When toddlers attack

Saturday, April 30, 2011

More travels

Ranthambore National ParkYou can credit our happy faces in this photo to our finally leaving the purgatory of the Bharatpur Junction train station, riding into Rajasthan in air-conditioned comfort to the little town of Sawai Madhopur, jumping off point for Ranthambore National Park. In spite of our delight in finally being out of Bharatpur, I came down with a hell of a cold on the train. Actually, half the car was sneezing along with me (everyone back home in LA seems to be coming down with something this week, so I got to do my own fascinating little observation of global epidemiology and how viruses jump borders with myself as guinea pig -- not that I bear any responsibility for bringing it home, mine only lasted for a day and half!). At first, I hoped it was just a reaction to the ever-visible air of the Indian countryside, but no, my drippy nose stayed with me for the next 200 kilometers.

Sawai Madhopur is a quiet little town that, aside from an annual guava festival (we missed it), doesn't have much reason to exist other than the tourists who head to Ranthambore. Centuries ago, Ranthambore had its own Rajput maharaja, who was eventually conquered by the Mughals. What this means is that the park is home to an impressive mountaintop fort, and the road in is dotted with little Islamic domed shrines that mark the graves of fallen Mughal officers, killed in the many battles fought in the area. Later, the whole area passed to the maharajas of Jaipur, who used it as a hunting preserve until independence in 1949.  That means that today, it's one of the best areas in India to spot wild tigers, as well as hyenas, bears, jackals and leopards.

  But it was there we discovered the key to travel across India -- a nice splurge every few days. Our first was at Ranthambore Bagh, an eco-resort founded by nature photographer Dicky Singh. The tents were far from roughing it -- comfy beds, rugs, and mosquito netting, with a shaded porch perfect for vegging on a hot afternoon.

We were there late in the tourist season, so there were only a few other guests, which meant we had to eat waaaaay more than we wanted at the wonderful Rajasthani buffet (that's right, it was all their fault - they made us overeat).  A musical family from Bikaner played traditional music from the region and their daughter danced.  Naturally, we finished our dinner with masala chai.

Turns out we didn't see tigers -- or lions or bears or leopards or any other large carnivore on our safari  in spite of being up and out in a surprisingly chilly dawn.   It didn't matter --

we saw spotted deer... 

Wild monkeys...

Wild peacocks...

Indian ring-neck parakeets...

.And a magpie-like bird called a treepie, which has learned that tourists mean snacks.

Oh, and cute kids.

The afternoon of our safari, we hired a guide (a real one, this time) to take us to the fort. His name was Nadim, and he knew his stuff -- trained as a biologist but obviously in love with the region, its culture and history, too. Ranthambore Fort was built about a thousand years ago and has changed hands many times.  The fort is dotted with historic temples hundreds of years old, including a particularly important one to Ganesh, so we shared the ramp through the massive gates up to the mountaintop with dozens of villagers from the surrounding area.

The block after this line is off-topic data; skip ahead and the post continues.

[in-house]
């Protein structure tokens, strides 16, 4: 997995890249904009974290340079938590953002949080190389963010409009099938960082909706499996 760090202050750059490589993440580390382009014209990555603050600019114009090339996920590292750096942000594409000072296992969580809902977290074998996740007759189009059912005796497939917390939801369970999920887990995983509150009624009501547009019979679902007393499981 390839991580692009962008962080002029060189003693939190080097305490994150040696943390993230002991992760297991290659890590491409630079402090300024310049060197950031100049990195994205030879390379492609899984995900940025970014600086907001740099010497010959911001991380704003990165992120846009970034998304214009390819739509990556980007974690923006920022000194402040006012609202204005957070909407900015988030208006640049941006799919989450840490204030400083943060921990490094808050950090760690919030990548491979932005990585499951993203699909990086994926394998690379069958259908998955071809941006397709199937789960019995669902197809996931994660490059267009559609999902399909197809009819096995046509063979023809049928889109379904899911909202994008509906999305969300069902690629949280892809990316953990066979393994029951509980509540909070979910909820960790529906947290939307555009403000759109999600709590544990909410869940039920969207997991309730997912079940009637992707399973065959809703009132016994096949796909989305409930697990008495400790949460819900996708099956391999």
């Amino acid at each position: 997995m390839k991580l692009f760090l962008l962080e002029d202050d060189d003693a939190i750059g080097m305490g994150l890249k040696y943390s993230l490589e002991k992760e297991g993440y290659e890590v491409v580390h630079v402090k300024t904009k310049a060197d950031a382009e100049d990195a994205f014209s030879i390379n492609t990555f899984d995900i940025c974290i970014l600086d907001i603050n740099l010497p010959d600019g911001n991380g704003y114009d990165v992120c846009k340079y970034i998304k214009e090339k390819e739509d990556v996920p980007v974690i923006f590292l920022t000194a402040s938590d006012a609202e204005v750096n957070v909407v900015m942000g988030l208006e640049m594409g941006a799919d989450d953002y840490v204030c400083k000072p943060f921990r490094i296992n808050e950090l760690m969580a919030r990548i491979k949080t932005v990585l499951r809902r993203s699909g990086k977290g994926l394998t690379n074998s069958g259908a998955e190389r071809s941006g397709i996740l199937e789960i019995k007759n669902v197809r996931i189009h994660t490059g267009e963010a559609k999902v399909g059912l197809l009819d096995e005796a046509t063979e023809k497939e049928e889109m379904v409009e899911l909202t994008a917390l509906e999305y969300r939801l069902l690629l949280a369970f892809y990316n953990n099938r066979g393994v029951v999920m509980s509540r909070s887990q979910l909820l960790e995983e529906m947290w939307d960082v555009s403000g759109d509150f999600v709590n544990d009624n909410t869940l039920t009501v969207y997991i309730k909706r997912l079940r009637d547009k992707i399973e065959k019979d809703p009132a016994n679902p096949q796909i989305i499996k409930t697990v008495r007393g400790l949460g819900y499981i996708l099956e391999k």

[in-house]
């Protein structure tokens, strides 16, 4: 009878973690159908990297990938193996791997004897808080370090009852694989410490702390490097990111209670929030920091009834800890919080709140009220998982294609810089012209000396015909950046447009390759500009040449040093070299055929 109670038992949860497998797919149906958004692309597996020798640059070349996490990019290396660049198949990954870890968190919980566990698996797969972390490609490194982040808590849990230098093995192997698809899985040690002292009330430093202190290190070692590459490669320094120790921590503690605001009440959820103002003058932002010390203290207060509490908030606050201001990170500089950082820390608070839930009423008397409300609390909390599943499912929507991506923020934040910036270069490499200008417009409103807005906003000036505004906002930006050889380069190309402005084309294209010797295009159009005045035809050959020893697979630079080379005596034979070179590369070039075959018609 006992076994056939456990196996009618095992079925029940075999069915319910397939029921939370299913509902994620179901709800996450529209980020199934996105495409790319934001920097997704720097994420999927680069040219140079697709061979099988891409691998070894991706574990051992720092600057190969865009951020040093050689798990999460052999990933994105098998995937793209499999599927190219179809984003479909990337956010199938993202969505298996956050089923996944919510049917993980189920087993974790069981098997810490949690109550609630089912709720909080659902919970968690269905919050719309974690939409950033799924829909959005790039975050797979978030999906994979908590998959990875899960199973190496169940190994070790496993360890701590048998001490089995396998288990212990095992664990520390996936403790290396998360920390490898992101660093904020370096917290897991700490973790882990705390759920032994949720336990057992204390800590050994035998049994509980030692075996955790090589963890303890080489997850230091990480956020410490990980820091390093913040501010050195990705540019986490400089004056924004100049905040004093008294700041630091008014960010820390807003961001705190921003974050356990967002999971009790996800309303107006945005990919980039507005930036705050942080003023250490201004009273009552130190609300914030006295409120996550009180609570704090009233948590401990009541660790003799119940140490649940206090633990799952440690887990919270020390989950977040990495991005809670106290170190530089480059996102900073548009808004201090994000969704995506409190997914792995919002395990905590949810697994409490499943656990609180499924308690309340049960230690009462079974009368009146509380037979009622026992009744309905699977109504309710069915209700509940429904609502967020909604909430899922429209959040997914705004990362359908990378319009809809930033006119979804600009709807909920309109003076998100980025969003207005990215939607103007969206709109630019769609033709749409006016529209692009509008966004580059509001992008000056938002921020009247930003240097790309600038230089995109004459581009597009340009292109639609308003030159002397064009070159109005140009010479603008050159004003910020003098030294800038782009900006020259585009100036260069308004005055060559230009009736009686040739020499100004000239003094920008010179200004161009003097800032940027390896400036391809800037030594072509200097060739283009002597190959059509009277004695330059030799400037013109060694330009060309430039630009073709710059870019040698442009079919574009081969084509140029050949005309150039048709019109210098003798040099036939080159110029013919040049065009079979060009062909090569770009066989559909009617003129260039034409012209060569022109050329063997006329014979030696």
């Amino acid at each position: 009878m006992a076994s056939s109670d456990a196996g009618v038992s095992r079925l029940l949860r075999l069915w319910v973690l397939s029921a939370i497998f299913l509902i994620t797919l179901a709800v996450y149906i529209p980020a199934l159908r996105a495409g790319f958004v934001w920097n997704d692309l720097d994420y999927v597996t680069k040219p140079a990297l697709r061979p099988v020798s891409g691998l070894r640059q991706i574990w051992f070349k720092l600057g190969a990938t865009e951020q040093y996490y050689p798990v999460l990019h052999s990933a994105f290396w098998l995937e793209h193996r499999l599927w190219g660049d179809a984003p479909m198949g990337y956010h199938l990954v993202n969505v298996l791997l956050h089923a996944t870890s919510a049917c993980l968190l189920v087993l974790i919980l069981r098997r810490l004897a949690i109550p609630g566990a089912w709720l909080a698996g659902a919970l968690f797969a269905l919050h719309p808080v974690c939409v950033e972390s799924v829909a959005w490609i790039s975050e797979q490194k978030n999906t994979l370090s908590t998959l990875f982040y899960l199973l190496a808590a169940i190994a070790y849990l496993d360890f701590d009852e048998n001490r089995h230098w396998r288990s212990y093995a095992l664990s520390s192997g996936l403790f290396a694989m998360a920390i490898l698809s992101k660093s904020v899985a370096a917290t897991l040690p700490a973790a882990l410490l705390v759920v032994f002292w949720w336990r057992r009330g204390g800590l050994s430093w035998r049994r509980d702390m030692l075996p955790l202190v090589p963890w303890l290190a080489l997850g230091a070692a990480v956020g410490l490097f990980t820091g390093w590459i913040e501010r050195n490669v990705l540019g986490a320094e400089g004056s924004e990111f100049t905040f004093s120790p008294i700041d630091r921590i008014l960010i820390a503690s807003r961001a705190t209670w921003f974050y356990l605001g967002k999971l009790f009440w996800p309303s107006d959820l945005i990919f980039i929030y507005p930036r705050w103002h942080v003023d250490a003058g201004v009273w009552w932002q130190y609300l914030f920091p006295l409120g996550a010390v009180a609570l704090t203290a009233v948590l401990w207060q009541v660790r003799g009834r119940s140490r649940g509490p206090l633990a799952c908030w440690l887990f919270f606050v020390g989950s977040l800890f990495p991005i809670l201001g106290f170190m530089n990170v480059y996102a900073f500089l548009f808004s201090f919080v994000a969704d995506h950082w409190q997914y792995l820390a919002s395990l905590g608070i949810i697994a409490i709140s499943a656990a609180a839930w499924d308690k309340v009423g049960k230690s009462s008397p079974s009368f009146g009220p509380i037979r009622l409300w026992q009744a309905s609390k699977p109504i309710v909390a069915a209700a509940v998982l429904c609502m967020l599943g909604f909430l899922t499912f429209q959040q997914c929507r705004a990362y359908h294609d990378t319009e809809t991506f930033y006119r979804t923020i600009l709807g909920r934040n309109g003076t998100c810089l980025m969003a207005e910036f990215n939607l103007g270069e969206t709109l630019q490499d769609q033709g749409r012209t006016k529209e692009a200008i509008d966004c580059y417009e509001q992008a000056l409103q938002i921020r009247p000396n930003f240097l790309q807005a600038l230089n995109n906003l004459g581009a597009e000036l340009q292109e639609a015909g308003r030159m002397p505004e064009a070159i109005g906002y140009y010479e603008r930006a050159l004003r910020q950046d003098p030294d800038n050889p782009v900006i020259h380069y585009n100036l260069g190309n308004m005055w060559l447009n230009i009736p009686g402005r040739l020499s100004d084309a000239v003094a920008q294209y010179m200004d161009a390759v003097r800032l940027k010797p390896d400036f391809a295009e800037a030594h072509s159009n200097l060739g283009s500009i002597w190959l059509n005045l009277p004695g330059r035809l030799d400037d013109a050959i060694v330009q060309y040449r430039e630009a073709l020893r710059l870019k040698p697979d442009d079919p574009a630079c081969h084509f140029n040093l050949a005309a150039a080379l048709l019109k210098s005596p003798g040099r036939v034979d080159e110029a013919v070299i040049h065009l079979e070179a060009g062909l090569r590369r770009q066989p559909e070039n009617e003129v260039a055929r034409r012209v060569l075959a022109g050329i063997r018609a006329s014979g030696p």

Nadim said he first visited the fort when he was eight years old and has spent most of his life exploring the ruins of temples, palaces and barracks.  He showed us some medieval grave markers with what was left of beautiful calligraphy in Persian --  and told us that when he was a kid, they were in perfect condition.  Little by little, the marvels of Ranthambore Fort are being chipped away.  But we were the only tourists on the mountain during our visit and the view from the top made me feel very privileged.

The next day, we relaxed at our tent until our next rendezvous with the Indian rail system early that afternoon.  We were heading to Pushkar, a holy city and one of the only places in India where Brahma is worshiped.  The train was supposed to arrive at about four.  Our first hint of trouble was when I called ahead to see if our hotel could send a taxi to pick us up.  "Call us when you arrive in Ajmer," said the hotel clerk (Ajmer is the nearest rail stop to Pushkar).  "That train is always late."  And indeed it was.  We spent five hours on the platform at Sawai Madhopur, making more involuntary sociological observations about the customs of Indian rail passengers, as well as the dogs, cows, goats and pigs that wandered at will through the station.  At least no one stared here.  Besides an occasional cow.

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